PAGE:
“Honest hardworking beer” is the mantra and that’s exactly what you can expect from Catskill Brewery in Livingston Manor. Locally sourced ingredients, pure Catskill Mountain water, and a commitment to the environment—their brewery is housed in a LEED Gold Certified building—echo that sentiment. Rest those weary legs by enjoying a couple Ball Lightning Pilsners in their complete-with-food-truck beer garden.

Looking south from Buck Ridge on West Kill Mountain. | Credit: John Lepak

West Kill Mountain & West Kill Brewing

Spruceton Road, in the heart of the Catskills, is exactly the kind of place hikers and trail runners dream about. Hemmed in on three sides by mountains, the road is not only gorgeous, but it runs through the confluence of several excellent hiking trails and bushwhacks that access half-dozen Catskill High Peaks including Halcott, North Dome, Rusk, West Kill, Hunter, and Southwest Hunter Mountains. It’s the kind of place that sticks in memory and is very, very easy to return to.

West Kill Mountain, at 3,881 feet, is the last Catskill High Peak hikers encounter on a westbound traverse of the Devil’s Path. As viewed from Spruceton Road, it’s mass is impressive and forbidding. Though it is massive, it also is, in actuality, one of the more pleasant ascents in the area—and Buck Ridge Lookout, a south-facing viewpoint just east of the summit, is absolutely stellar.

From the parking area at the end of Spruceton Road, a 6.0 mile out-and-back hike starting on the blue-blazed Diamond Notch Trail and turning right on the red-blazed Devil’s Path passes by the lovely Diamond Notch Falls before climbing West Kill’s eastern flanks to Buck Ridge and, ultimately, the marked but viewless summit.

Situated on a former dairy farm right on Spruceton Road, West Kill Brewing delivers outstanding beer that’s inspired by the Catskills themselves, leveraging locally harvested and foraged ingredients. Their outdoor seating area—with a gorgeous view of West Kill Mountain and Saint Anne’s Peak—is as good as it gets. The stand-by Brookie Lager and Kaaterskill IPA are always worth giving a go.


8 Reasons Not to Be an Appalachian Trail Thru-Hiker

How many times have you said to someone, “Someday I’m going to hike the entire Appalachian Trail.” Probably a hundred times, at least? You’ve been reading AT books and trail journals, you drool over gear at the outfitter stores, you argue with your friends about how to hang a bear bag, and you brag about what great shape you’re in.

But maybe thru-hiking the AT is not for you. For every four thru hikers who start out at Springer Mountain, only one will make it all the way to Katahdin. Some don’t even make it up the approach trail. And why is this? It’s because thru hiking the AT is hard—really hard. Hikers drop out for all sorts of reasons, from injuries and family issues to boredom and loneliness.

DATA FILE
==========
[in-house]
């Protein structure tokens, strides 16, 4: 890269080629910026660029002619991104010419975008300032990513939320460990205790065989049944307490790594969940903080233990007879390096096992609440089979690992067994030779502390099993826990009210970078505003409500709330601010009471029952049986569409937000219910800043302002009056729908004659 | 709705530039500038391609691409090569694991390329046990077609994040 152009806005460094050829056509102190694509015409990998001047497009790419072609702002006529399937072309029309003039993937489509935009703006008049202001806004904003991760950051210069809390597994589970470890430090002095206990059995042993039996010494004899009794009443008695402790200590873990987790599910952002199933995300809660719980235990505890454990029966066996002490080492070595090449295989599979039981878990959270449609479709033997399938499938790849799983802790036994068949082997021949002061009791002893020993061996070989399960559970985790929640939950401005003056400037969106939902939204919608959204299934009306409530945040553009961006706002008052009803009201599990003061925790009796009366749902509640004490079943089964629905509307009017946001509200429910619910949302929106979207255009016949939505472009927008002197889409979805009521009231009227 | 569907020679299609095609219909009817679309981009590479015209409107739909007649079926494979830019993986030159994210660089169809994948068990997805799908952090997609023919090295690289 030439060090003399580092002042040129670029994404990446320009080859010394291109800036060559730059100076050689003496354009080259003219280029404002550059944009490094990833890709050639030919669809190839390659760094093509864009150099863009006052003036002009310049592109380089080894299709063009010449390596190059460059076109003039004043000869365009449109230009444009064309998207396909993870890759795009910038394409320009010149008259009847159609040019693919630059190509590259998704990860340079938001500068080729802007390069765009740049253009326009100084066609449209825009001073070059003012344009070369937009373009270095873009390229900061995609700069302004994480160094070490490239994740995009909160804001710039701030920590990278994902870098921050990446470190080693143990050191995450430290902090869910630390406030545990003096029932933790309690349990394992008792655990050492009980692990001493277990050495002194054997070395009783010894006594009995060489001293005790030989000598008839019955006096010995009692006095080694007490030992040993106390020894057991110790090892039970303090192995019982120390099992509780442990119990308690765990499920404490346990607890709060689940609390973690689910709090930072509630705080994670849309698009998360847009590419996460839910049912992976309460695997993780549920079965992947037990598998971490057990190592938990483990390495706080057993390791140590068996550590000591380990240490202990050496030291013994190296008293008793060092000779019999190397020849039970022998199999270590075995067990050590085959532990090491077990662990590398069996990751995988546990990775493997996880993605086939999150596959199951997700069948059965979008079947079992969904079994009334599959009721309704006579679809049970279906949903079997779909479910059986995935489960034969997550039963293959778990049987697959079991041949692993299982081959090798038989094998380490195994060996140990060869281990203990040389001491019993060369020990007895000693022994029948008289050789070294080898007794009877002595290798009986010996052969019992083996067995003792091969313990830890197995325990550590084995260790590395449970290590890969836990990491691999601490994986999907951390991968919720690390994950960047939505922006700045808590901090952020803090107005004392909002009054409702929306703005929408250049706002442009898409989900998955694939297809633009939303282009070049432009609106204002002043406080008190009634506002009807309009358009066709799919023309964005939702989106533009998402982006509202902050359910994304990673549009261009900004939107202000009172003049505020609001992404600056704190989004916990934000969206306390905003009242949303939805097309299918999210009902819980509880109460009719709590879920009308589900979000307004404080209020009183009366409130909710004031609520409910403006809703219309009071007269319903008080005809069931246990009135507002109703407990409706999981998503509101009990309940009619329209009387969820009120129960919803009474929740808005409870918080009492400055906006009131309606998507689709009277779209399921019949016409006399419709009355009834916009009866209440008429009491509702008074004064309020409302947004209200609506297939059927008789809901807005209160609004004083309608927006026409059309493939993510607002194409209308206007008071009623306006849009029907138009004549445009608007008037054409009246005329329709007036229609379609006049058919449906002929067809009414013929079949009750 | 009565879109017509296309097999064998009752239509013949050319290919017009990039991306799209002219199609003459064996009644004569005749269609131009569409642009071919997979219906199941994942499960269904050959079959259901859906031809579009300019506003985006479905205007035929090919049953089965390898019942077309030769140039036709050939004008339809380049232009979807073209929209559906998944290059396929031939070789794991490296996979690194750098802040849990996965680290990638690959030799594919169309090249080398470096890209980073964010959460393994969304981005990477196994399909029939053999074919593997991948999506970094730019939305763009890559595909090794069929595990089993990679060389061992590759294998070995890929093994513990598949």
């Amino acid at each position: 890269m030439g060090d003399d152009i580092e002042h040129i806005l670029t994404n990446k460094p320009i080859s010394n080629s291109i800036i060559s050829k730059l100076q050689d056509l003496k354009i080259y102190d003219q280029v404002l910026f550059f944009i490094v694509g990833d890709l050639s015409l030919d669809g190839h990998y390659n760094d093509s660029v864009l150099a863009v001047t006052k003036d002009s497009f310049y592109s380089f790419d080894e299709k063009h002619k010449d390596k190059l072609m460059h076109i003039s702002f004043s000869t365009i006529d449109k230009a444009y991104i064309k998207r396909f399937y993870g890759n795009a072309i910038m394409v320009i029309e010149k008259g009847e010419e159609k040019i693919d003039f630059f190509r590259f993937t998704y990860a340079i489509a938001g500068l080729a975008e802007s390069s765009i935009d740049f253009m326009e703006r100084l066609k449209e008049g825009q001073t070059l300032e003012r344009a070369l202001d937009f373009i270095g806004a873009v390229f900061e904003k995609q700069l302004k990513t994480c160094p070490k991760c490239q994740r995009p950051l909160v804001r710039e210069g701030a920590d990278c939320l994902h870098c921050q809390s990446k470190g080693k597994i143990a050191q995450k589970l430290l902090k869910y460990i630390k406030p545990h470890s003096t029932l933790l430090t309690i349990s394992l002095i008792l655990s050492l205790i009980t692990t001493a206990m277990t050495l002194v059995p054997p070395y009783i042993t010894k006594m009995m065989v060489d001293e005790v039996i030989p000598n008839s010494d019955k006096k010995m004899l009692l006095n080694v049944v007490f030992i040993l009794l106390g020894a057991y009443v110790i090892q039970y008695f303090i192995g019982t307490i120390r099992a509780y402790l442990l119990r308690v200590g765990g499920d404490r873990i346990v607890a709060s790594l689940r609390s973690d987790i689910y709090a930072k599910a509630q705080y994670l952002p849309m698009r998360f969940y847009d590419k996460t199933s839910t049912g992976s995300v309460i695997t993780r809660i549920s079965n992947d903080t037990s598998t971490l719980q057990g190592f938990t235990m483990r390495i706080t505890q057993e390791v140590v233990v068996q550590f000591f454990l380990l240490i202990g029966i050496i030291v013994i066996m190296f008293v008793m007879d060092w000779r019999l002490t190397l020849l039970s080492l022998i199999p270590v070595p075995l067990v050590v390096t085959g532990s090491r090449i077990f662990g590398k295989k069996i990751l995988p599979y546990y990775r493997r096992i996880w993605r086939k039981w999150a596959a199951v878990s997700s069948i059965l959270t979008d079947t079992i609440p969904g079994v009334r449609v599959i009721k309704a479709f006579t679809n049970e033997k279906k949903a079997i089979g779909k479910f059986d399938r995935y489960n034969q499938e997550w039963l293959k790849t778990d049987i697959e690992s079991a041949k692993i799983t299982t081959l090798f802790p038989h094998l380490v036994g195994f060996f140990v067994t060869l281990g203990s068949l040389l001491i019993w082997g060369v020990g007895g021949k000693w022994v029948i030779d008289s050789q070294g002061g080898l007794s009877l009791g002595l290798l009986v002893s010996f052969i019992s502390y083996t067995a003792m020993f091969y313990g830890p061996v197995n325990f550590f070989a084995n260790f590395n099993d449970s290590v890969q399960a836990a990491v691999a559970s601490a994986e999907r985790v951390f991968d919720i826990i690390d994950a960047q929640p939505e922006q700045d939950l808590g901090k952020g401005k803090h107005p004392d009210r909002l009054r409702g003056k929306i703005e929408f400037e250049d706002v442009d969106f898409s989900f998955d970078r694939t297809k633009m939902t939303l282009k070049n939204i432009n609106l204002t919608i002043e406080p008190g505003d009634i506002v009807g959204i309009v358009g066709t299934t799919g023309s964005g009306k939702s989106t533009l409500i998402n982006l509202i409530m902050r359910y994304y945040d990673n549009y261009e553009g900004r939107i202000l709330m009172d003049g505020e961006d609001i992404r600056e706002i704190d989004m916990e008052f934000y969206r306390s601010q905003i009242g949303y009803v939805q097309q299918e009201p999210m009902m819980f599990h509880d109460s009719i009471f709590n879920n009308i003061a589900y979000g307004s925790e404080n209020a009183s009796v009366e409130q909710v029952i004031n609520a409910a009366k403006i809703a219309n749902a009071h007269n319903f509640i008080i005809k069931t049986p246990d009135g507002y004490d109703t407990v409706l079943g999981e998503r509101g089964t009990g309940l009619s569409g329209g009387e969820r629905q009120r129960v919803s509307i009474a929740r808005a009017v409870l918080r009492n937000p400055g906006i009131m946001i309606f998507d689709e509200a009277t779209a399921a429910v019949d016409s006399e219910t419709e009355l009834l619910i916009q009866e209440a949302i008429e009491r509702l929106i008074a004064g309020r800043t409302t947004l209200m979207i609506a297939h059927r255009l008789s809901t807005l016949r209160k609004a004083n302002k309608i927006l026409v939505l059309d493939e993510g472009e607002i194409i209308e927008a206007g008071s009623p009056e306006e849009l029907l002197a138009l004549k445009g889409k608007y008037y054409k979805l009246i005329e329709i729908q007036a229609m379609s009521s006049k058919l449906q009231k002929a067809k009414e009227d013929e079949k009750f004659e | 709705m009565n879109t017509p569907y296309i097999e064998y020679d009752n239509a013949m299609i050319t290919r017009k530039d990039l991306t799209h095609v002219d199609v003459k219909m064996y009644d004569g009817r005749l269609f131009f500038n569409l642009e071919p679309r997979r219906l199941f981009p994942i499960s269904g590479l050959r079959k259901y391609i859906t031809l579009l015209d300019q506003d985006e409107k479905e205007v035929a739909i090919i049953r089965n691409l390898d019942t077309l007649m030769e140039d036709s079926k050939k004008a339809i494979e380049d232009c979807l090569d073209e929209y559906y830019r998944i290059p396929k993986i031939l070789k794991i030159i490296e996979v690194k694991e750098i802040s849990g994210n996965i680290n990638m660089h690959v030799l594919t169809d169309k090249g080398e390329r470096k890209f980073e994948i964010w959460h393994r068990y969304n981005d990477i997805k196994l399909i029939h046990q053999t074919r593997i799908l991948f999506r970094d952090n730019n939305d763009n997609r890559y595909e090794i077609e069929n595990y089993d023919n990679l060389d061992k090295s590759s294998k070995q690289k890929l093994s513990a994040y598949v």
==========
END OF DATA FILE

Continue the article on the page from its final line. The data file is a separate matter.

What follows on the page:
But here’s the good thing: You don’t have to be an AT thru hiker to prove yourself to anyone, or to challenge your body beyond what it’s capable of doing. There are lots of fun challenges out there that will give you bragging rights and make you a well-rounded outdoor adventurer.

If you’re considering an upcoming thru hike, consider these 8 reasons not to do it, and what you can do instead. And just maybe, a thru hike on the Appalachian Trail will be in your future…or won’t!

Grayson Highlands is a favorite spot on the AT, known for its wild ponies, black bear, bobcat, red fox, ruffed grouse, deer, and wild turkey. | Credit: Troy Lair

Reason 1: Because you don’t want to sleep in the woods for 5 to 6 months.

Leaving your comfortable life to hike 5 to 6 months on the AT, covering over 2,000 grueling miles, sleeping on the hard ground in all sorts of terrible weather, is not for everyone, especially anyone who is a fan of their comfy bed at home, clean clothes, and food that wasn’t cooked on a Pocket Rocket.

Do this instead: Take a long section hike.

You don’t have to set aside 6 months to “complete” the AT—Section hiking, or doing it piece by piece as day hikes or shorter backpacking trips is an equally good way to get the Appalachian Trail experience. One of our favorite sections: Hike the AT from Damascus, VA to Pearisburg, VA for 165 miles. You’ll go through some of the most beautiful sections of the AT, including Grayson Highlands, with their wild horses and abundant wildlife, and if you’re in good shape you can probably do it in two weeks.

Avery Reekstin tackles the 4,000 footers of New Hampshire. | Credit: James Golisano

Reason 2: You don’t want to quit your job.

You’re young, you’re just out of college, and recently landed a great job in your field. Do you really want to give that up with the chance that you may not find another good job when you finish your thru hike?

Do this instead: Hike all of New Hampshire’s 4,000-foot summits.

You can have a major goal and impressive outdoor adventure in various different locations without giving up that much time. Instead, pick a peak bagging list like the New Hampshire 4000 and chip away at it on weekends.

Try a new sport if you’re not into hiking, like whitewater kayaking. | Courtesy: Nantahala Outdoor Center

Reason 3: Because you have bad knees.

You love to hike, but your knees say no way. Not everyone is built to take on a challenge like the AT. Your knees are not going to get any better or stronger on a long AT hike, in fact, you may very well suffer a painful injury walking miles a day. But that doesn’t mean you can’t find a new outdoor pursuit, and learn a new sport.